I still remember feeling awestruck when I saw the Pacific Ocean for the first time as a child. I remember how incredible it felt looking at the waves and realizing that they stretched so much farther than I could see. In the years since then, I’ve always enjoyed trips to the beach and felt especially calm while looking at the waves. Seeing the endless waves always inspires a feeling of contentment, and it serves as a reminder for me to keep things in perspective.
Although we all have personal experiences involving awe, you might be surprised to learn that less psychological research has been done on this emotion. However, new research studies are confirming just how powerful feeling awestruck can be – from increasing happiness, to helping us feel less rushed, to making us kinder and perhaps even physically healthier! Read on to learn more about how this emotion affects us in so many positive ways – and how you can find ways to experience more wonder in your daily life.
What is awe? We can all think of times when we have felt awestruck, but what is it exactly that defines this experience? According to the psychologists Dacher Keltner and Jonathan Haidt, the emotion of awe has two key elements: vastness and accommodation. When we perceive something as vast, we’re more likely to experience the emotion of awe. This vastness can be either literal (such as seeing a large mountain) or metaphorical (the feeling you might get when meeting a famous person you’ve always admired). Accommodation means that we have to re-interpret our way of seeing the world as a result of what we’ve just seen (such as when a moving political speech changes our view on an issue). Because of this, Keltner and Haidt suggest that “awe can transform people and reorient their lives, goals, and values.” Below, we’ll see several examples of ways that it can change how we think and behave.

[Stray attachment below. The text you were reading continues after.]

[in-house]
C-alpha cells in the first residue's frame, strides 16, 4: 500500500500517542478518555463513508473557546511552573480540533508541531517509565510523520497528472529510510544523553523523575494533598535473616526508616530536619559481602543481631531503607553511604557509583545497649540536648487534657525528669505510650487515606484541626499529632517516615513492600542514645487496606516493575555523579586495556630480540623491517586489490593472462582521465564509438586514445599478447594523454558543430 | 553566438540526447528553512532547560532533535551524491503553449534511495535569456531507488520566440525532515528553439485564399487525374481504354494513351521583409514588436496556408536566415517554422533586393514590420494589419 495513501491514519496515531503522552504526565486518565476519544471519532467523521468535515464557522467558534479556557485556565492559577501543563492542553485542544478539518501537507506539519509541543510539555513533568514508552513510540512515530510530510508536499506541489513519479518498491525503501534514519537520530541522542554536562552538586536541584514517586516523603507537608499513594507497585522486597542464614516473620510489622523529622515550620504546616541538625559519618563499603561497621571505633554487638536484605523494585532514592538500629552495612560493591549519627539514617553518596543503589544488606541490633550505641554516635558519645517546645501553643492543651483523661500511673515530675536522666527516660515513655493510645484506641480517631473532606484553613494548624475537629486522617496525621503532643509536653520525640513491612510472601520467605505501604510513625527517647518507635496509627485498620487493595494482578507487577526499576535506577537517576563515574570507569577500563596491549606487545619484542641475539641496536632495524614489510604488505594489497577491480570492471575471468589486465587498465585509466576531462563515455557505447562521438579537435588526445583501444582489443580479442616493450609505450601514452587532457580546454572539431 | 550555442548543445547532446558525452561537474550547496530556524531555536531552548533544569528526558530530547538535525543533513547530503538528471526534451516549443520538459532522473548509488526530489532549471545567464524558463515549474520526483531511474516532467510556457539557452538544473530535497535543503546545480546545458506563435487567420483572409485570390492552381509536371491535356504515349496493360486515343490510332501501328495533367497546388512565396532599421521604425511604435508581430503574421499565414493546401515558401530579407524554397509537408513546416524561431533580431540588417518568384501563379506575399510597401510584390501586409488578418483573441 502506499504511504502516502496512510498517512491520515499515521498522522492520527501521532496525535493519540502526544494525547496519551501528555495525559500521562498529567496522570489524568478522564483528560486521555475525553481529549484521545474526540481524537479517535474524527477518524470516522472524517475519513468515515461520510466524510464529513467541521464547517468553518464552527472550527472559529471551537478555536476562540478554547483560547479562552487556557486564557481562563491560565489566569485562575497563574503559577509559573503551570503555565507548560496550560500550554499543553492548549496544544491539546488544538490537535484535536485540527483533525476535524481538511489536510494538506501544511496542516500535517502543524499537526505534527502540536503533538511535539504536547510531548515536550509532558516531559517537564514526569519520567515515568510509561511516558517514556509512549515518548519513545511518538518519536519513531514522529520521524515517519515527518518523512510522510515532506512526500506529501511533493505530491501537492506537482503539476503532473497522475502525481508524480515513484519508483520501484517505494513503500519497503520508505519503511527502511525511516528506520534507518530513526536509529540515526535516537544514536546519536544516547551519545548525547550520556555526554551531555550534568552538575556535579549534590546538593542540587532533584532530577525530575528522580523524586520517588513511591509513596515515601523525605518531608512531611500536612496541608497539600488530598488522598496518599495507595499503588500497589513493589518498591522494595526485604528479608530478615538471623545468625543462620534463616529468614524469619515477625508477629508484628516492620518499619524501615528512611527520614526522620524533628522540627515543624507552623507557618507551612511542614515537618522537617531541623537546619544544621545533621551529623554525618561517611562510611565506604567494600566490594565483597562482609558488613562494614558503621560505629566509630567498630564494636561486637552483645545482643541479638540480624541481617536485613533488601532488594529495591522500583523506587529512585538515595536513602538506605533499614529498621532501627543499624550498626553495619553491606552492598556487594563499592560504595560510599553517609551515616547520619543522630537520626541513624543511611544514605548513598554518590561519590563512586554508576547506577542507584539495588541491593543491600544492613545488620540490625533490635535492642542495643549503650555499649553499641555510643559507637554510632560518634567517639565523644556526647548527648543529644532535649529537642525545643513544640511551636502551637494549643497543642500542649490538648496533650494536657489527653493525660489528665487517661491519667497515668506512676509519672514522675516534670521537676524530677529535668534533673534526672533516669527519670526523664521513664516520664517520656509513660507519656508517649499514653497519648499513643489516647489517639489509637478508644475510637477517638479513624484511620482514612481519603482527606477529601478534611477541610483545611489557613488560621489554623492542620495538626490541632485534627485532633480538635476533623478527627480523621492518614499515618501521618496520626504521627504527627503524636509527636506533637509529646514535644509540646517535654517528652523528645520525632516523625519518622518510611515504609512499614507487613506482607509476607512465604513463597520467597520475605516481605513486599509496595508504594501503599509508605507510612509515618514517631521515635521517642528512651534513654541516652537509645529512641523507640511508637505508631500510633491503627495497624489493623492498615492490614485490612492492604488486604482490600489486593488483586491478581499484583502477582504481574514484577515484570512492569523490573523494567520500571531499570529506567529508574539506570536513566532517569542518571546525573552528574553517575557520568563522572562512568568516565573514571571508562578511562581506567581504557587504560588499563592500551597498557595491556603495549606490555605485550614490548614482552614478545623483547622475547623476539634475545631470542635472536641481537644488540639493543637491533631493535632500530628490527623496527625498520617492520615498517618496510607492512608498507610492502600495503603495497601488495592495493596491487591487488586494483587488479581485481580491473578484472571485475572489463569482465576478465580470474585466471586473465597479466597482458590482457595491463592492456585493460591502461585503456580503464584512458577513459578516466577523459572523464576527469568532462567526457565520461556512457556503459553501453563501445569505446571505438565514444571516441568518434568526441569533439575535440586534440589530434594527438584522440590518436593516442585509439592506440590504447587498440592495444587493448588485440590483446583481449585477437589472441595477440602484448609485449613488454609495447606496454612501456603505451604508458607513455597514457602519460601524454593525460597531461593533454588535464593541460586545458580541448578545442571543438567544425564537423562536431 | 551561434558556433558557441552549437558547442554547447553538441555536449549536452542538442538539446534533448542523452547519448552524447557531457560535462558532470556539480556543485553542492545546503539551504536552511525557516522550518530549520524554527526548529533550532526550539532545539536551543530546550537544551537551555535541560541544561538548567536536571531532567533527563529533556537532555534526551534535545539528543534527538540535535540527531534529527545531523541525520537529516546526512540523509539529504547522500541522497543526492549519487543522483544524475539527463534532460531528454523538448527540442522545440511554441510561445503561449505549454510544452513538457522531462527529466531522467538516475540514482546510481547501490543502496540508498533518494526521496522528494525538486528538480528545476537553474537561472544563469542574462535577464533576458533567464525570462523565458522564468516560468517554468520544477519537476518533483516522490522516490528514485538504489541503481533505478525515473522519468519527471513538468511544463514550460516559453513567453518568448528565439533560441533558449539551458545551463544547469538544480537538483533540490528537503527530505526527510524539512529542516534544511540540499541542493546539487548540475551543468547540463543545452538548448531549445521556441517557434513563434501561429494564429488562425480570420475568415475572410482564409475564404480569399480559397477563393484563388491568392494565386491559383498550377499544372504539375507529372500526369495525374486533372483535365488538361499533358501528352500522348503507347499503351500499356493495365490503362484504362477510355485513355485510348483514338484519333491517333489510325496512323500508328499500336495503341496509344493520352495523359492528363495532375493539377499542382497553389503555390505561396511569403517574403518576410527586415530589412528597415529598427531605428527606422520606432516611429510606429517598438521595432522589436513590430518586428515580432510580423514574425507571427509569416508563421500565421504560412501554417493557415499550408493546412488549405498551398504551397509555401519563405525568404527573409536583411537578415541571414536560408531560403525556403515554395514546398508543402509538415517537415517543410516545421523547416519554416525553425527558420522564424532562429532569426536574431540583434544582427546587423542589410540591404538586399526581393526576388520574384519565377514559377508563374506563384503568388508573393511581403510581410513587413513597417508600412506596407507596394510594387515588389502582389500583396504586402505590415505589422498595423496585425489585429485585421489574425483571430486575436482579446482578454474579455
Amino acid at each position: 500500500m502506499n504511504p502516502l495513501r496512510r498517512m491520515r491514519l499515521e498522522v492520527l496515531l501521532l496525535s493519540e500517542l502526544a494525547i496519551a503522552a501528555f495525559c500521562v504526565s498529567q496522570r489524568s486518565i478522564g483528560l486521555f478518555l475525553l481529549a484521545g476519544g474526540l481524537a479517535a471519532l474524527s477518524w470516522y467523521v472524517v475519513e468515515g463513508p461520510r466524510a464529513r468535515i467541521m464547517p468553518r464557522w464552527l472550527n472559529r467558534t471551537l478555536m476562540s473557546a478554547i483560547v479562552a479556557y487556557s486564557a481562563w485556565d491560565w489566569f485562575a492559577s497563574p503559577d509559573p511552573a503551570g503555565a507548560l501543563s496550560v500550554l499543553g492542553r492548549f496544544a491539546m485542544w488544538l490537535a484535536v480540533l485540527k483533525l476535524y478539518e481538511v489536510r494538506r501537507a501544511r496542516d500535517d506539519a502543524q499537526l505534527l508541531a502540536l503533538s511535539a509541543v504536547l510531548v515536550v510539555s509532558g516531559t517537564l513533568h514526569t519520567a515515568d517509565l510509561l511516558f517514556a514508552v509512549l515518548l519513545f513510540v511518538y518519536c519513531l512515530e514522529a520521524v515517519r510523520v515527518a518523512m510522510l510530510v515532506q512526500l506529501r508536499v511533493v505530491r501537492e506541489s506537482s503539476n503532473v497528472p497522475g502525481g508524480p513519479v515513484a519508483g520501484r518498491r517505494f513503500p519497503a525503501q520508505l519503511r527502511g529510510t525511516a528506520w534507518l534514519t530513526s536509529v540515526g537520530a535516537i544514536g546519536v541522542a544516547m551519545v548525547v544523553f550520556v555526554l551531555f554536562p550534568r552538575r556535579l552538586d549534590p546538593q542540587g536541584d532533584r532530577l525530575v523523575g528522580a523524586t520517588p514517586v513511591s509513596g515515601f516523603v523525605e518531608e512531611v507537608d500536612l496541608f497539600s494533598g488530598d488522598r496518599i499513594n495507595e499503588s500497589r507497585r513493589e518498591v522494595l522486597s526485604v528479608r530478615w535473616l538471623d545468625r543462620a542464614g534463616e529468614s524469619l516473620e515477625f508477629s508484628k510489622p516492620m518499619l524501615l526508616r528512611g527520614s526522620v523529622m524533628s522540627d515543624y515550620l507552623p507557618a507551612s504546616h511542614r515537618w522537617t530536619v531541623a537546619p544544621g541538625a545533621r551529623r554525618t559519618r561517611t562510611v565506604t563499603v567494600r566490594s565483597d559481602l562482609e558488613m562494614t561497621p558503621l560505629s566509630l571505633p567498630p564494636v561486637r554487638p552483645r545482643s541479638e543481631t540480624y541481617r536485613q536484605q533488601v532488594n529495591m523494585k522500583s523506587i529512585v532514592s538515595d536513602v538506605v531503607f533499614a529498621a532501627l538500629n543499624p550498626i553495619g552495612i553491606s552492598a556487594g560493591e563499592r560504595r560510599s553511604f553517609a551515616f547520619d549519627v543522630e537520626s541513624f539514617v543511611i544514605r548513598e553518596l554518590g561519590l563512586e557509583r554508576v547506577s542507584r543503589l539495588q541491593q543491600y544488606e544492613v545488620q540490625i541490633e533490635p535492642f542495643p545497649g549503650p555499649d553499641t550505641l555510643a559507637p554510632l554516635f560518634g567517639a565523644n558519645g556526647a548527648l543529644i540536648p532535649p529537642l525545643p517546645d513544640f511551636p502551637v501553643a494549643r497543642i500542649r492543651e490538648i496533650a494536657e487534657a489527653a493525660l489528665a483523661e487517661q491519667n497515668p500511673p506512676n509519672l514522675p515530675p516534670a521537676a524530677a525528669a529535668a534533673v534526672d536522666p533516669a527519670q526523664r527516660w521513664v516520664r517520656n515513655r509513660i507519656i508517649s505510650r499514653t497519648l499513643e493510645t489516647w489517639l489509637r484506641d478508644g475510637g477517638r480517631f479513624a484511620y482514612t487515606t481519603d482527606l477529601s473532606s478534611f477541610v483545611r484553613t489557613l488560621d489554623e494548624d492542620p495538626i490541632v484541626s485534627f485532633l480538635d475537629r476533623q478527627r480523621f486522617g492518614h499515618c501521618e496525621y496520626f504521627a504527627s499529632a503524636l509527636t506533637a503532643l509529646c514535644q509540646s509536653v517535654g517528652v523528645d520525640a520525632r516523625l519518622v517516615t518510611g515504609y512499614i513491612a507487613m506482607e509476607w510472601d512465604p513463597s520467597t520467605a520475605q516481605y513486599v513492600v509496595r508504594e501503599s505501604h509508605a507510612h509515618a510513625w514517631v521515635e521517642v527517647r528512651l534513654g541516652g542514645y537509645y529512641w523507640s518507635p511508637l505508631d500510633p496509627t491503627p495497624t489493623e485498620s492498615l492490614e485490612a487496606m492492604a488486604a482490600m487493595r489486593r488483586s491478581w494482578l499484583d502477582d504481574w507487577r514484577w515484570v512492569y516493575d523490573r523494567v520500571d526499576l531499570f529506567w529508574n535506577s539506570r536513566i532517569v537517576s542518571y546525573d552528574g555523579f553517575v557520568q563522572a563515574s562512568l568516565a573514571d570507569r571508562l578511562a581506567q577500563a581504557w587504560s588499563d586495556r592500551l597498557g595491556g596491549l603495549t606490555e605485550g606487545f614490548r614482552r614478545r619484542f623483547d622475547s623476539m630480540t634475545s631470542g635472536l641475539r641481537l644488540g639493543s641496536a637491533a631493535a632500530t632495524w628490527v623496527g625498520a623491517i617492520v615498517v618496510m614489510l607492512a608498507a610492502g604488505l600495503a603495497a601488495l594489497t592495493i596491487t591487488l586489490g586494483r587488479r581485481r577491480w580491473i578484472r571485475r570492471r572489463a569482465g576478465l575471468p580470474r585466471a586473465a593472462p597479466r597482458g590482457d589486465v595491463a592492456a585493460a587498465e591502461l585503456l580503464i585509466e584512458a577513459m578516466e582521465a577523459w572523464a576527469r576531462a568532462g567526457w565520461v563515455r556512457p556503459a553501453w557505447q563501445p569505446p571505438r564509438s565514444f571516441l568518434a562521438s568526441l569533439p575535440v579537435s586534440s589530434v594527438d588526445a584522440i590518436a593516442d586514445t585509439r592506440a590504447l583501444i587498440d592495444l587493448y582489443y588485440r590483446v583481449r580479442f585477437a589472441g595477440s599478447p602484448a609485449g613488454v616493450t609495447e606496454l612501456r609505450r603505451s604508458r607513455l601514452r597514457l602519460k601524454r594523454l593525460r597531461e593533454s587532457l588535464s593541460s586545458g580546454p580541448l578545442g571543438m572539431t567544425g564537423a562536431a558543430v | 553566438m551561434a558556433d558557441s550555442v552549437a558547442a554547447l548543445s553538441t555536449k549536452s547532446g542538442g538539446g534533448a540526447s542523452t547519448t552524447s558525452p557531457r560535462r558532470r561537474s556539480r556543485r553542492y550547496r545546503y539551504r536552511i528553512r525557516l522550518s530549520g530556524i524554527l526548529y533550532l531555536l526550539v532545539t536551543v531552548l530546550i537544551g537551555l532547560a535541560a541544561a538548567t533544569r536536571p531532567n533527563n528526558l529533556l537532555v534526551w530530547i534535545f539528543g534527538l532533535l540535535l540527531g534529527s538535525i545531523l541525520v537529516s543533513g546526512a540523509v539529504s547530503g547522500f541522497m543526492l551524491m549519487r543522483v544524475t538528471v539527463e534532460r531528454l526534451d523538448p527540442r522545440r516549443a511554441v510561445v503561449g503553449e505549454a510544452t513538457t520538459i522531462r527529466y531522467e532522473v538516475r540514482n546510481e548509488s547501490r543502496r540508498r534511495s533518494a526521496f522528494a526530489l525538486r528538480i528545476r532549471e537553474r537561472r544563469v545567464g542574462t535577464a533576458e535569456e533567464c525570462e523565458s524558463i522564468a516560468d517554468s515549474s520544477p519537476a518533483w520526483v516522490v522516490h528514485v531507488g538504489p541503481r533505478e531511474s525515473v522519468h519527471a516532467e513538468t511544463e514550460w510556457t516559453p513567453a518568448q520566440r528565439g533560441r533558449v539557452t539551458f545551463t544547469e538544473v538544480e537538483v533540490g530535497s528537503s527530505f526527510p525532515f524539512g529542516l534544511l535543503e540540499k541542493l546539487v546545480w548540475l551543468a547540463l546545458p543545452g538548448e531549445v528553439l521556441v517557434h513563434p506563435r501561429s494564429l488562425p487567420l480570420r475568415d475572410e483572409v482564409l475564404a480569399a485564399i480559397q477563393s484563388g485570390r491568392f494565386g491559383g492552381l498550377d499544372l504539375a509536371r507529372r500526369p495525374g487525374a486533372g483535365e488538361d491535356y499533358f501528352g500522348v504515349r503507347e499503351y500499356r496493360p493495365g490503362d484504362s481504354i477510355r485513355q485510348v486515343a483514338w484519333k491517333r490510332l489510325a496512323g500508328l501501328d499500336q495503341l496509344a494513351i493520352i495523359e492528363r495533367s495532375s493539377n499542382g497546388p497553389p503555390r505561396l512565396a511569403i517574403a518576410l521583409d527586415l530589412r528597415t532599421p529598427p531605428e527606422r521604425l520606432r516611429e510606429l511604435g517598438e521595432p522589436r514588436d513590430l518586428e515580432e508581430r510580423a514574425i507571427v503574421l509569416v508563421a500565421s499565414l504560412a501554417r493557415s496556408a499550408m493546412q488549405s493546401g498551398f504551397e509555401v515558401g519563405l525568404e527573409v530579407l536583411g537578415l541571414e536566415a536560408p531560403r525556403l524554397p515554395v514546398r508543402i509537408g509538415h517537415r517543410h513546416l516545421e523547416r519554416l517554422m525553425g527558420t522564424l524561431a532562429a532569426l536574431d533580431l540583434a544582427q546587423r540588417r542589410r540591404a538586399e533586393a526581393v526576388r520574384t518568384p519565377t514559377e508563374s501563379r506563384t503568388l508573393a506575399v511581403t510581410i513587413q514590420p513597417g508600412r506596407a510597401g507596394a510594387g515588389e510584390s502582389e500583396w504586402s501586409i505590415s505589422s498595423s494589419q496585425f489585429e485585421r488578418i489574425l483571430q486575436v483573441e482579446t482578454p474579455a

Can awe make us happier and less rushed? Yes! Researchers have found that experiencing awe can make us feel like we have more time to get everything done. To test this hypothesis out, researchers induced awe or other emotions in a variety of different ways across three studies. For example, participants watched inspiring scenes (such as nature and space), wrote about a time they experienced awe, or read a story involving awe. Compared to participants who were made to experience other emotions (either happiness or a neutral emotion), participants who experienced awe perceived that more time was available to them (agreeing more strongly with statements such as “I have lots of time in which I can get things done.”) and reported less impatience.
The researchers also found that this feeling of having more time had other consequences as well. For example, participants who experienced awe were more willing to volunteer for good causes. Additionally, when participants felt awe, they also reported that they would prefer experiences instead of material goods (if given the choice of having one or the other). In other words, awe seems to increase our interest in volunteering and in having new, positive experiences—things many of us would love to do more often if we had the time.